Malkmus started writing Sparkle Hard in 2015. He’d upgraded his home-recording equipment and bought some electronic drums and had been working on the Netflix series Flaked (he penned the incidental music and the end theme song). Demos were done in one day in April of 2017 and then in May, The Jicks started recording at a new studio in Portland called Halfling, which is managed by multi-instrumentalist Chris Funk of The Decemberists, who produced the album.

      Self-indulgent escapism has never been The Jicks’ bag, but on Sparkle Hard, the reality of modern life sits closer to the surface, communication cutting to the chase whether it’s a proto-punk grind or a back-porch country duet doing the talking. A cleaner burn for dark and complex times.


      Barry says: Classic slacker vibes, double tracked vocal flourishes and more acoustic balladry make up the backbone of Malkmus' output, but this one takes the elements previously laid and fleshes them out into tender but beautiful statements of melody and rhythm. More full-on heavy moments are tempered with their ability to reduce things when needed ; the bass/guitar scree in 'Shiggy' serving as a perfect example of a wholly accomplished concept, executed with style.


      Cast Off
      Future Suite
      Solid Silk
      Bike Lane
      Middle America
      Difficulties / Let Them Eat Vowels

      Stephen Malkmus & The Jicks

      Wig Out At Jagbags

        New album from ex-Pavement frontman Stephen Malkmus and his band The Jicks.

        The album was produced by the band (Stephen Malkmus, Joanna Bolme, Jake Morris and Mike Clark) and Remko Schouten (the Dutch soundman of Pavement fame) in a studio in rural Ardennes with ‘a farmhouse vibe’.

        In the words of Stephen Malkmus, "‘Wig Out At Jagbags’ is inspired by Cologne, Germany, Mark Von Schlegel, Rosemarie Trockel, Von Sparr and Jan Lankisch, Can and Gas; Stephen Malkums imagined Weezer/Chili Peppers, SIc Alps, UVA in the late 80's, NYRB, Aroma Charlottenburg, inactivity, Jamming, Indie guys trying to sound Memphis, Flipper, Pete Townsend, Pavement, The Joggers, The NBA and home life in the 2010's..."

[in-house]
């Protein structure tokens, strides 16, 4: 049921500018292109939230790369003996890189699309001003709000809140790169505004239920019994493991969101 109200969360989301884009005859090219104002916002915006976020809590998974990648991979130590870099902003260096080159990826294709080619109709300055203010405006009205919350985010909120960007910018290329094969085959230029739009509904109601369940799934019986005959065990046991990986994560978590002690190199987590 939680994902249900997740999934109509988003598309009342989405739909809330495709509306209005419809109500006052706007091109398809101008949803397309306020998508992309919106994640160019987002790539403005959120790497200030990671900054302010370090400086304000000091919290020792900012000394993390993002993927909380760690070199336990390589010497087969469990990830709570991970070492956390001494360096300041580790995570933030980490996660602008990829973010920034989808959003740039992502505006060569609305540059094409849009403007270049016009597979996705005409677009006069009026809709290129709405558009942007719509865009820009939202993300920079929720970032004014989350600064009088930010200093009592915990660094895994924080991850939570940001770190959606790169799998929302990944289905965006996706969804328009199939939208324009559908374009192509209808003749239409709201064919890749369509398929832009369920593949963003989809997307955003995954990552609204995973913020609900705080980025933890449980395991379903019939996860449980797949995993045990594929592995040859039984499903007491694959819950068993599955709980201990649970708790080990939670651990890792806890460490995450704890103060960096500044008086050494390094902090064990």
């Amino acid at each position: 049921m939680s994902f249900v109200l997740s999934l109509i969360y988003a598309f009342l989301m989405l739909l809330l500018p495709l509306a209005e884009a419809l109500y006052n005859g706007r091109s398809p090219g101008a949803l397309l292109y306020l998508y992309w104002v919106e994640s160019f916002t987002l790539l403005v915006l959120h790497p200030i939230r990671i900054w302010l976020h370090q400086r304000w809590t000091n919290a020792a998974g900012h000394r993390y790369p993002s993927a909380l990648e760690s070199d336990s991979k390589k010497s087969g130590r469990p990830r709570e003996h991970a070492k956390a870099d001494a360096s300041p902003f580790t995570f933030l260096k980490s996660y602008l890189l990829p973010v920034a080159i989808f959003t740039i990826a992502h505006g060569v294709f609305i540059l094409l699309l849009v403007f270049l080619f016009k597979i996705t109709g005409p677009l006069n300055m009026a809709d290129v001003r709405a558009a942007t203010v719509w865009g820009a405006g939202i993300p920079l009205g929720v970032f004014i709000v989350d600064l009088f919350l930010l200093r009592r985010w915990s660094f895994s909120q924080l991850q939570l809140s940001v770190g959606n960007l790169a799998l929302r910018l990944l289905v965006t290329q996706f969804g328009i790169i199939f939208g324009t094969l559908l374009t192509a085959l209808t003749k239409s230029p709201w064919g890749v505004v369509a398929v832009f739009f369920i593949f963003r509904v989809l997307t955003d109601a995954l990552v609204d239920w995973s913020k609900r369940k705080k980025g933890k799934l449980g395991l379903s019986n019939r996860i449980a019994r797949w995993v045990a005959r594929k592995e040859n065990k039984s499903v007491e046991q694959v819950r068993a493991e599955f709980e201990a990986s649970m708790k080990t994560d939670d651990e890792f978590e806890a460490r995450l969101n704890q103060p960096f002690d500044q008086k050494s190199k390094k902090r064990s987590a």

Ryan says: Malkmus displays his songwriting prowess again, following a similar formula to 'Mirror Traffic', Hazy guitar-rock and clever twists and turns make for an excellent listen.

        Stephen Malkmus & The Jicks

        Mirror Traffic

          'Mirror Traffic' is the new Stephen Malkmus and The Jicks album, recorded at LA’s Sunset Sound Studios and at the home of the album’s producer, Beck.

          With the question of a Pavement reunion having been triumphantly answered last year with an Ono-esque “YES”, Stephen Malkmus & The Jicks return with their most energized set to date. These 15 songs range from hard-rocking political commentary (“Senator”), to touching, winsome folk (“No One Is”), to virtuosic but melancholy and contrite kiwi pop (“Stick Figures In Love”). The lyrics are as curious as ever but more meaningful than they have been since 'Crooked Rain, Crooked Rain'. “This record,” concedes Malkmus dryly, “is relatively approachable.”